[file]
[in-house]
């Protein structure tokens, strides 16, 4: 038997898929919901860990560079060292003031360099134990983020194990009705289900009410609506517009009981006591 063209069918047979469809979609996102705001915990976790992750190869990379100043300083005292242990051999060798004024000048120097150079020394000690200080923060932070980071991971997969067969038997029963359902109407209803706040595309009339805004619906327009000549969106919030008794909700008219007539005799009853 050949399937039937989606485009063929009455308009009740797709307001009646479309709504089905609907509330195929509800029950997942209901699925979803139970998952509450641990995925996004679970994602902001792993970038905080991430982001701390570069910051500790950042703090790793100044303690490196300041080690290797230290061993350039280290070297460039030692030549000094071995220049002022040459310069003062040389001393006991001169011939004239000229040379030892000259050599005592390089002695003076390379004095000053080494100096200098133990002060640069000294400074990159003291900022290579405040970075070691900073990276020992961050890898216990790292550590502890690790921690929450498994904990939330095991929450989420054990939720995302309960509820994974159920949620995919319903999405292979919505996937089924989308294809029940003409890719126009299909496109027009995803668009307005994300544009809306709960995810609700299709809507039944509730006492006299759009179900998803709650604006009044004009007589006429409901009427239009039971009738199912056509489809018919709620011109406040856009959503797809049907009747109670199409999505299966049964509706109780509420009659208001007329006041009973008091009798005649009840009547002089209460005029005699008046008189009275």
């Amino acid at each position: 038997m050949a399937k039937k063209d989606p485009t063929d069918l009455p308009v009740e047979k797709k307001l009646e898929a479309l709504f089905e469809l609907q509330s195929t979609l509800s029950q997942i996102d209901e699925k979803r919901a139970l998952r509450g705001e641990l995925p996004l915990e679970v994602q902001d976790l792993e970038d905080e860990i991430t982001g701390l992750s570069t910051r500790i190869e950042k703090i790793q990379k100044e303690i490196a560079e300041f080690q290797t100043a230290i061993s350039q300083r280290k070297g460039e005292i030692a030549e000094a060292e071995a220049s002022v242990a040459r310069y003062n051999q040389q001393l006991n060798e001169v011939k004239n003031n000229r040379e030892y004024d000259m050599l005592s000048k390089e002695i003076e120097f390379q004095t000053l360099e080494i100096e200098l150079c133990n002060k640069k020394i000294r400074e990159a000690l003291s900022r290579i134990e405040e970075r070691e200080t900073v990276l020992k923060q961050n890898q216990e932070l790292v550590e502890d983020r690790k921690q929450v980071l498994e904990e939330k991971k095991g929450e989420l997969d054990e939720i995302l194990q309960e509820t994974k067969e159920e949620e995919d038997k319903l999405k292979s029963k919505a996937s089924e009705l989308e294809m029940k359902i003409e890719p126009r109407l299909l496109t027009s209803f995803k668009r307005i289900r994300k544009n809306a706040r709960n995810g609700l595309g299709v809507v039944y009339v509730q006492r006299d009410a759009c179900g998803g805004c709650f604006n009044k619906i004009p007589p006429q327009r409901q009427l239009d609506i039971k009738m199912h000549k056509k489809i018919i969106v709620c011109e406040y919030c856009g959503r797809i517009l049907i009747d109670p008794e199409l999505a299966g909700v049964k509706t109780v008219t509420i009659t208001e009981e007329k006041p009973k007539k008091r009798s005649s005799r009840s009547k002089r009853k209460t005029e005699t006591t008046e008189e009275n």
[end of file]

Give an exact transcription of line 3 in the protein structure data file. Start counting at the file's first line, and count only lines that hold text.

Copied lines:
């Amino acid at each position: 038997m050949a399937k039937k063209d989606p485009t063929d069918l009455p308009v009740e047979k797709k307001l009646e898929a479309l709504f089905e469809l609907q509330s195929t979609l509800s029950q997942i996102d209901e699925k979803r919901a139970l998952r509450g705001e641990l995925p996004l915990e679970v994602q902001d976790l792993e970038d905080e860990i991430t982001g701390l992750s570069t910051r500790i190869e950042k703090i790793q990379k100044e303690i490196a560079e300041f080690q290797t100043a230290i061993s350039q300083r280290k070297g460039e005292i030692a030549e000094a060292e071995a220049s002022v242990a040459r310069y003062n051999q040389q001393l006991n060798e001169v011939k004239n003031n000229r040379e030892y004024d000259m050599l005592s000048k390089e002695i003076e120097f390379q004095t000053l360099e080494i100096e200098l150079c133990n002060k640069k020394i000294r400074e990159a000690l003291s900022r290579i134990e405040e970075r070691e200080t900073v990276l020992k923060q961050n890898q216990e932070l790292v550590e502890d983020r690790k921690q929450v980071l498994e904990e939330k991971k095991g929450e989420l997969d054990e939720i995302l194990q309960e509820t994974k067969e159920e949620e995919d038997k319903l999405k292979s029963k919505a996937s089924e009705l989308e294809m029940k359902i003409e890719p126009r109407l299909l496109t027009s209803f995803k668009r307005i289900r994300k544009n809306a706040r709960n995810g609700l595309g299709v809507v039944y009339v509730q006492r006299d009410a759009c179900g998803g805004c709650f604006n009044k619906i004009p007589p006429q327009r409901q009427l239009d609506i039971k009738m199912h000549k056509k489809i018919i969106v709620c011109e406040y919030c856009g959503r797809i517009l049907i009747d109670p008794e199409l999505a299966g909700v049964k509706t109780v008219t509420i009659t208001e009981e007329k006041p009973k007539k008091r009798s005649s005799r009840s009547k002089r009853k209460t005029e005699t006591t008046e008189e009275n």